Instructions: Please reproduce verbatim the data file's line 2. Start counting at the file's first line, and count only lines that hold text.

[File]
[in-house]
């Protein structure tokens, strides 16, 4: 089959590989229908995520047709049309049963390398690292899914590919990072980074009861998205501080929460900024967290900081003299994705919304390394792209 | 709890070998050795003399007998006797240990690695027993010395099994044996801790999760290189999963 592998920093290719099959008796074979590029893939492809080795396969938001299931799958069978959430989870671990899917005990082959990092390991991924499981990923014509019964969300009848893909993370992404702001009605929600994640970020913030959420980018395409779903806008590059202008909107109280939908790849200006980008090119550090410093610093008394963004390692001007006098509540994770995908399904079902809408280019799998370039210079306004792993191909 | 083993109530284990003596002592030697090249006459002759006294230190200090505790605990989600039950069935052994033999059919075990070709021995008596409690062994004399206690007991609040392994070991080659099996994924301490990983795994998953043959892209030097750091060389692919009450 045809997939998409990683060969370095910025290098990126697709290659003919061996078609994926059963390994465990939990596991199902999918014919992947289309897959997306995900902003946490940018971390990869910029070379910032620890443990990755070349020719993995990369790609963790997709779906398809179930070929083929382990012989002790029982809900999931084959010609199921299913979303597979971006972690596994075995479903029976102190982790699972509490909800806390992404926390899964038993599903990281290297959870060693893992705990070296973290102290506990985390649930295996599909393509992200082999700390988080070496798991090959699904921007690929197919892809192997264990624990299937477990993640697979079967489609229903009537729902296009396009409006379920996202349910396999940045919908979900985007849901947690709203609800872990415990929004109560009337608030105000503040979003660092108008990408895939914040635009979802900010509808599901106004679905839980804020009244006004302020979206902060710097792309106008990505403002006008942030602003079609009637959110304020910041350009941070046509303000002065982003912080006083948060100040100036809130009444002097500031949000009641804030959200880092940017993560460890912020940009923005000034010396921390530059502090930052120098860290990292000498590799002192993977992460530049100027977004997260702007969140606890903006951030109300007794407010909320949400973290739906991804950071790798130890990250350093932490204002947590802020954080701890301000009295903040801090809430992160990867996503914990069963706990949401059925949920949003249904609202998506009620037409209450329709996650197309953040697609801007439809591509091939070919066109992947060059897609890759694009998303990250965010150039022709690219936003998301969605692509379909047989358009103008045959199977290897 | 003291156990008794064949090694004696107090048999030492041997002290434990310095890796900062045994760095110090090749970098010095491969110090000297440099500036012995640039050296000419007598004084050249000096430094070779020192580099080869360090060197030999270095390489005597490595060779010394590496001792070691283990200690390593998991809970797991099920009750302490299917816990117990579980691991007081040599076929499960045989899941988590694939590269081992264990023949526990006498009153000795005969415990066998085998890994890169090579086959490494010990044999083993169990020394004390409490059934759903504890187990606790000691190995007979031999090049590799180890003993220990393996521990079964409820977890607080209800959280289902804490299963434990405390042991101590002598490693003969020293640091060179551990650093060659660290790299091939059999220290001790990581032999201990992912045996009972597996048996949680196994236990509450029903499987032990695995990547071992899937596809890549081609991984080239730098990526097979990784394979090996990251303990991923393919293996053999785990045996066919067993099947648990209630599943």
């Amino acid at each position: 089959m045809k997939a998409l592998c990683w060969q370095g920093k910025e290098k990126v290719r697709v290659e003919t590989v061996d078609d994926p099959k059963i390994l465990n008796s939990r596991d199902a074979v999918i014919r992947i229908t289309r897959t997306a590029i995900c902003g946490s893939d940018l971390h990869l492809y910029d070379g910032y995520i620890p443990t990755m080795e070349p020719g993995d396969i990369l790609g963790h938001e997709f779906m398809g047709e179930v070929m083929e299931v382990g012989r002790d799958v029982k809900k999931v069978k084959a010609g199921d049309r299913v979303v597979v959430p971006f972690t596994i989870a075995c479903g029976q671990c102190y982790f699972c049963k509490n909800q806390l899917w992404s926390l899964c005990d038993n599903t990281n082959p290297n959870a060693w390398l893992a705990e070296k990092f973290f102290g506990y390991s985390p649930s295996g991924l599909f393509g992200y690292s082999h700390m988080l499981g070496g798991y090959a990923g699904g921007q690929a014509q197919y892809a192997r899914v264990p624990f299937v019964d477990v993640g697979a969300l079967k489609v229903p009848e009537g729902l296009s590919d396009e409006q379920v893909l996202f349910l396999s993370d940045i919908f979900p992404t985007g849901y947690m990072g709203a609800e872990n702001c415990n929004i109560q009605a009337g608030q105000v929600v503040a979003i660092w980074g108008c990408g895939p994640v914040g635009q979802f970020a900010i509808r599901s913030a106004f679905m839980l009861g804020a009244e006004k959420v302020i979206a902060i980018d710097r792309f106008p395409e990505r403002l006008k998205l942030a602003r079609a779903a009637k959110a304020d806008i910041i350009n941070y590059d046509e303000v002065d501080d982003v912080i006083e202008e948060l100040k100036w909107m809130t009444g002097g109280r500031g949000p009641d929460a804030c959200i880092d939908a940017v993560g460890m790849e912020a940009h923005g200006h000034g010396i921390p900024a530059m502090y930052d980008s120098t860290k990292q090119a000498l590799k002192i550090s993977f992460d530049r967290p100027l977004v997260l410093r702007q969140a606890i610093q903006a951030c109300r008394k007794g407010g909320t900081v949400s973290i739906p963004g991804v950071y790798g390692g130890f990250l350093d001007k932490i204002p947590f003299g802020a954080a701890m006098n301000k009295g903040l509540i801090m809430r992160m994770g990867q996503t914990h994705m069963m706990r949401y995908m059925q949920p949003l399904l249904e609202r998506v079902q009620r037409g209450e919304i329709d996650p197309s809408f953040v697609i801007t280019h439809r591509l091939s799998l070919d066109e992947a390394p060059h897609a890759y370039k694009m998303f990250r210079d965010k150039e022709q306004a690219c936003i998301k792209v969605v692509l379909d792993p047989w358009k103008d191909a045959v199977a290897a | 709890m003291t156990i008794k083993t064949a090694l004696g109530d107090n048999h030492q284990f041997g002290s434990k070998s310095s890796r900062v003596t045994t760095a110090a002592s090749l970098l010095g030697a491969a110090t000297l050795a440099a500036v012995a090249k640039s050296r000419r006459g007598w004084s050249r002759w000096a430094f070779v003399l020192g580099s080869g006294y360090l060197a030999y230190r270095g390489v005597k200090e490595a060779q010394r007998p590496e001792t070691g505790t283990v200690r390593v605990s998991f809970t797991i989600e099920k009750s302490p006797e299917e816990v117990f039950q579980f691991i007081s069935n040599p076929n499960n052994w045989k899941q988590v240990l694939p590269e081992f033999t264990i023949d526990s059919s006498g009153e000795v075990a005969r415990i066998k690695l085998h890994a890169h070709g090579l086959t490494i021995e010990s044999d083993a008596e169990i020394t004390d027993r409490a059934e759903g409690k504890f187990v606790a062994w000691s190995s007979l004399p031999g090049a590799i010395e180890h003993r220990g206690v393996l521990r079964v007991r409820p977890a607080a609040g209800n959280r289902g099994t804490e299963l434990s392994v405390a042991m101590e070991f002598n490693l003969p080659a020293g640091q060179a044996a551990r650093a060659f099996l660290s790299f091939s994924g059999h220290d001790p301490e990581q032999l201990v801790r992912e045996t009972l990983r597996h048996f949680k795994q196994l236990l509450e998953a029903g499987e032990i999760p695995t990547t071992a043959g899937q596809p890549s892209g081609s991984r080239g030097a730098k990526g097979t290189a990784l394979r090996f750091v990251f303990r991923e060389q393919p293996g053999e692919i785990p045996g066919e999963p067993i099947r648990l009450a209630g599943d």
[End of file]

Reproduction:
């Protein structure tokens, strides 16, 4: 089959590989229908995520047709049309049963390398690292899914590919990072980074009861998205501080929460900024967290900081003299994705919304390394792209 | 709890070998050795003399007998006797240990690695027993010395099994044996801790999760290189999963 592998920093290719099959008796074979590029893939492809080795396969938001299931799958069978959430989870671990899917005990082959990092390991991924499981990923014509019964969300009848893909993370992404702001009605929600994640970020913030959420980018395409779903806008590059202008909107109280939908790849200006980008090119550090410093610093008394963004390692001007006098509540994770995908399904079902809408280019799998370039210079306004792993191909 | 083993109530284990003596002592030697090249006459002759006294230190200090505790605990989600039950069935052994033999059919075990070709021995008596409690062994004399206690007991609040392994070991080659099996994924301490990983795994998953043959892209030097750091060389692919009450 045809997939998409990683060969370095910025290098990126697709290659003919061996078609994926059963390994465990939990596991199902999918014919992947289309897959997306995900902003946490940018971390990869910029070379910032620890443990990755070349020719993995990369790609963790997709779906398809179930070929083929382990012989002790029982809900999931084959010609199921299913979303597979971006972690596994075995479903029976102190982790699972509490909800806390992404926390899964038993599903990281290297959870060693893992705990070296973290102290506990985390649930295996599909393509992200082999700390988080070496798991090959699904921007690929197919892809192997264990624990299937477990993640697979079967489609229903009537729902296009396009409006379920996202349910396999940045919908979900985007849901947690709203609800872990415990929004109560009337608030105000503040979003660092108008990408895939914040635009979802900010509808599901106004679905839980804020009244006004302020979206902060710097792309106008990505403002006008942030602003079609009637959110304020910041350009941070046509303000002065982003912080006083948060100040100036809130009444002097500031949000009641804030959200880092940017993560460890912020940009923005000034010396921390530059502090930052120098860290990292000498590799002192993977992460530049100027977004997260702007969140606890903006951030109300007794407010909320949400973290739906991804950071790798130890990250350093932490204002947590802020954080701890301000009295903040801090809430992160990867996503914990069963706990949401059925949920949003249904609202998506009620037409209450329709996650197309953040697609801007439809591509091939070919066109992947060059897609890759694009998303990250965010150039022709690219936003998301969605692509379909047989358009103008045959199977290897 | 003291156990008794064949090694004696107090048999030492041997002290434990310095890796900062045994760095110090090749970098010095491969110090000297440099500036012995640039050296000419007598004084050249000096430094070779020192580099080869360090060197030999270095390489005597490595060779010394590496001792070691283990200690390593998991809970797991099920009750302490299917816990117990579980691991007081040599076929499960045989899941988590694939590269081992264990023949526990006498009153000795005969415990066998085998890994890169090579086959490494010990044999083993169990020394004390409490059934759903504890187990606790000691190995007979031999090049590799180890003993220990393996521990079964409820977890607080209800959280289902804490299963434990405390042991101590002598490693003969020293640091060179551990650093060659660290790299091939059999220290001790990581032999201990992912045996009972597996048996949680196994236990509450029903499987032990695995990547071992899937596809890549081609991984080239730098990526097979990784394979090996990251303990991923393919293996053999785990045996066919067993099947648990209630599943």